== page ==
Breast development is under the control of prolactin, GH, estrogen, progesterone, and adrenocorticoids.
Estrogen & Progesterone (Steroids)
Estrogen & Progesterone receptors are located in the nucleus
Assessment is done on ER/PR status to evaluate biologic characteristics of a breast cancer
If tumor is positive for ER/PR +, then can give anti-hormonal therapy (Letrozole or tamoxifen)
High estrogen & progesterone levels (after ovulation) = breast fullness (body is preparing for making a baby)
Increased lobular acini
Epithelial cells become vacuolated
Interlobular stromal edema increases
Decreased levels of estrogen & progesterone (menstruation)
Apoptosis of epithelial cells
Reduction in stromal edema
Responsible for “milk letdown”
Nipple stimulation causes posterior pituitary to release stored oxytocin which then causes myoepithelial cells to contract/eject milk from the nipple.
Responsible for breast secretory activity (lactogenic)
Made in anterior pituitary
Initial secretory products= colostrum
Low lipid content
High protein (including maternal immunoglobulins which help protect baby from infections during initial 6 months of life)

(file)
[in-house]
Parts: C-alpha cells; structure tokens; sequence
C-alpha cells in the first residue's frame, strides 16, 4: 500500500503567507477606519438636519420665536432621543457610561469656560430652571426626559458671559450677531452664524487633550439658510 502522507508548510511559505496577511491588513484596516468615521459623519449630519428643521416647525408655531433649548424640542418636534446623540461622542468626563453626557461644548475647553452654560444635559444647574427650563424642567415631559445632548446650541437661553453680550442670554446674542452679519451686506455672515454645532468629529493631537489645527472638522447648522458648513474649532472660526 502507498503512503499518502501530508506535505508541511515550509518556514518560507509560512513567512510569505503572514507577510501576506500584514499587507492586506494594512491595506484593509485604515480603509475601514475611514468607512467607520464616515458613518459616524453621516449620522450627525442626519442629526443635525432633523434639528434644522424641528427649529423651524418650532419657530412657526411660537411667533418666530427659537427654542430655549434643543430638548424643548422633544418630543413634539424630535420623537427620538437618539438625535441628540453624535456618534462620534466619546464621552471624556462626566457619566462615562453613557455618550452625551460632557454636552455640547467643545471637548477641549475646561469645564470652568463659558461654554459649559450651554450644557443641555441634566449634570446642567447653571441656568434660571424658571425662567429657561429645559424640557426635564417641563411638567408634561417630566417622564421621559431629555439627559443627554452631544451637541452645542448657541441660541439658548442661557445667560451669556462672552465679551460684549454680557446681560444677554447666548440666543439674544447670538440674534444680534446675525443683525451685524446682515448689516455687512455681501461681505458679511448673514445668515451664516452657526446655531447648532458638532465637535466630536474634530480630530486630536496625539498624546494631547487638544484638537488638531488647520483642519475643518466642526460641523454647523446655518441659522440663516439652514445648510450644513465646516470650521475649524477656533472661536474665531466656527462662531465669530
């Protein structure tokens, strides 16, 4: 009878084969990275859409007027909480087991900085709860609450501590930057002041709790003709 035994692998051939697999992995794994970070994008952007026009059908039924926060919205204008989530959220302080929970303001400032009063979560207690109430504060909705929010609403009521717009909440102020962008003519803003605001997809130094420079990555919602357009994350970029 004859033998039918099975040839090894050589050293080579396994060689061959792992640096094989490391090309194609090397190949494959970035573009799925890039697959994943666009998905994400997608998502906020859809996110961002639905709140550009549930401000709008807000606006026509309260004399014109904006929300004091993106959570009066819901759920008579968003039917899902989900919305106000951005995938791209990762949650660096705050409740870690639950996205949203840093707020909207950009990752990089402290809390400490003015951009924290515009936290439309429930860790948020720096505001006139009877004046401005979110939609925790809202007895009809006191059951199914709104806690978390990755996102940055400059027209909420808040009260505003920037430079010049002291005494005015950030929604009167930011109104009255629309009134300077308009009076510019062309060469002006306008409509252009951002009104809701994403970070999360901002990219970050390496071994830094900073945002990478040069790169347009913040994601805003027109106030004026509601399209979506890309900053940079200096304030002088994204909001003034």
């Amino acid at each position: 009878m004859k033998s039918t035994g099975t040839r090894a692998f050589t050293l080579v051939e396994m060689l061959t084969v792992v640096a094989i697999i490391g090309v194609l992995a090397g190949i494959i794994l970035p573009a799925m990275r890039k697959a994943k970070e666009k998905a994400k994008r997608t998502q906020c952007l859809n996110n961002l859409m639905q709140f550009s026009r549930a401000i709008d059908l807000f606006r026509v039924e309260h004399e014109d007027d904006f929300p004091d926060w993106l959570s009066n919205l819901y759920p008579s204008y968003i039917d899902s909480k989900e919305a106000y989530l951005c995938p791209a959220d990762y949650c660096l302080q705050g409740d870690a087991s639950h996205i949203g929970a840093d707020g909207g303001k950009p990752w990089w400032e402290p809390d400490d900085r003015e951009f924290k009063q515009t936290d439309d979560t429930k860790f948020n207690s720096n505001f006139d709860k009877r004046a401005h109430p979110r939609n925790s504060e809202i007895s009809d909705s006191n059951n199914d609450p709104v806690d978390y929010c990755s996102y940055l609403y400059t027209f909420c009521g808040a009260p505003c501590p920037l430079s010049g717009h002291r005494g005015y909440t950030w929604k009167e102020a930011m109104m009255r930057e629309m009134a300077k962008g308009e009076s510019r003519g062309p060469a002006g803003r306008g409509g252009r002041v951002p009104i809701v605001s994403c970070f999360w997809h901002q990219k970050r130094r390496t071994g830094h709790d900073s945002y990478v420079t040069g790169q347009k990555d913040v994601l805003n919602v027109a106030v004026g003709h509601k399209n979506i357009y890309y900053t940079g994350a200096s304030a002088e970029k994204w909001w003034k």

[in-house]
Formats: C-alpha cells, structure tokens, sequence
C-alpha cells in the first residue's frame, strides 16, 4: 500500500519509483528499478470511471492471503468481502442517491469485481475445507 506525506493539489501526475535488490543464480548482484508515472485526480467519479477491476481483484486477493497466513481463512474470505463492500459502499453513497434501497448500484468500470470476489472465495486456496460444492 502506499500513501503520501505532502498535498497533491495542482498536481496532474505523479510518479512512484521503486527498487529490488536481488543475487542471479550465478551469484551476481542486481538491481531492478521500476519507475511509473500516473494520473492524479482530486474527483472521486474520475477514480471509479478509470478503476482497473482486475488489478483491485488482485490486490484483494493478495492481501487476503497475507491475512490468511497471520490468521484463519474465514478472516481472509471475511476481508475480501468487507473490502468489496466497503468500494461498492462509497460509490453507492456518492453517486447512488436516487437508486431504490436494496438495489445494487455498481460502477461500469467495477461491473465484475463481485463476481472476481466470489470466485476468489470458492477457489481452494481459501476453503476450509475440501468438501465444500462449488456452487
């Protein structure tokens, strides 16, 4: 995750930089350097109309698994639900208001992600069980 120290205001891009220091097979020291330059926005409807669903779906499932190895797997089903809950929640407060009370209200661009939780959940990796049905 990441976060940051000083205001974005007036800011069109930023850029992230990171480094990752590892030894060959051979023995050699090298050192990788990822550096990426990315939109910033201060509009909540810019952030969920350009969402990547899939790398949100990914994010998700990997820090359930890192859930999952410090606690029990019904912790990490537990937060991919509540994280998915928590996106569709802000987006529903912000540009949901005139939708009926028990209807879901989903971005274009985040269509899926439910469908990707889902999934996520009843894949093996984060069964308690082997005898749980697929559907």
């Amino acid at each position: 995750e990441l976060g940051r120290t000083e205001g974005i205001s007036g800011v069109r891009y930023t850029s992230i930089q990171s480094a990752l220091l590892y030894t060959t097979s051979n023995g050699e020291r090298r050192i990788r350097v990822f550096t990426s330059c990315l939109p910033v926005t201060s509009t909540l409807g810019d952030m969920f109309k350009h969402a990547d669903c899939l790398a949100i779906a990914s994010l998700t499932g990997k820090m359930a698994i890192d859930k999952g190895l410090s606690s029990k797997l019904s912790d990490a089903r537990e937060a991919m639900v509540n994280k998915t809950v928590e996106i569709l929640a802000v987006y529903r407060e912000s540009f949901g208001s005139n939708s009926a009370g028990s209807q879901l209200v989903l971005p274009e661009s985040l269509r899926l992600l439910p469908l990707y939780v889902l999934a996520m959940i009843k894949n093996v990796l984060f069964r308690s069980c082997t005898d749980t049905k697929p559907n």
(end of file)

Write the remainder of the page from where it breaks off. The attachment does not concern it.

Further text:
Breast Changes during pregnancy
In pregnancy, elevated prolactin, estrogen, and progesterone increase development of the tubuloalveolar glands but inhibit milk production.
Lactational Changes in the breast
Lactation occurs when estrogen and progesterone levels fall dramatically at birth while prolactin levels remain high and oxytocin levels increase to stimulate milk release. In the absence of pregnancy or suckling (active nursing), the tubuloalveolar glands regress and become inactive.
Notice the expanded and increased number of acini in the lactating breast below. Some acinar epithelial cells become vacuolated with increased secretions in anticipation of lactation.
Some patients may present with a mass during pregnancy or lactation. Histologic evaluation reveals abundant lactatational changes consistent with a lactational adenoma.
The following image (onlinemidwife 2012) demonstrates the complexities of hormonal response in the breast.
Menopausal Changes in the Breast
After menopause, the glandular tissue largely atrophies and is replaced by fat, although some of the lactiferous ducts may remain. Notice the increased fibrous tissue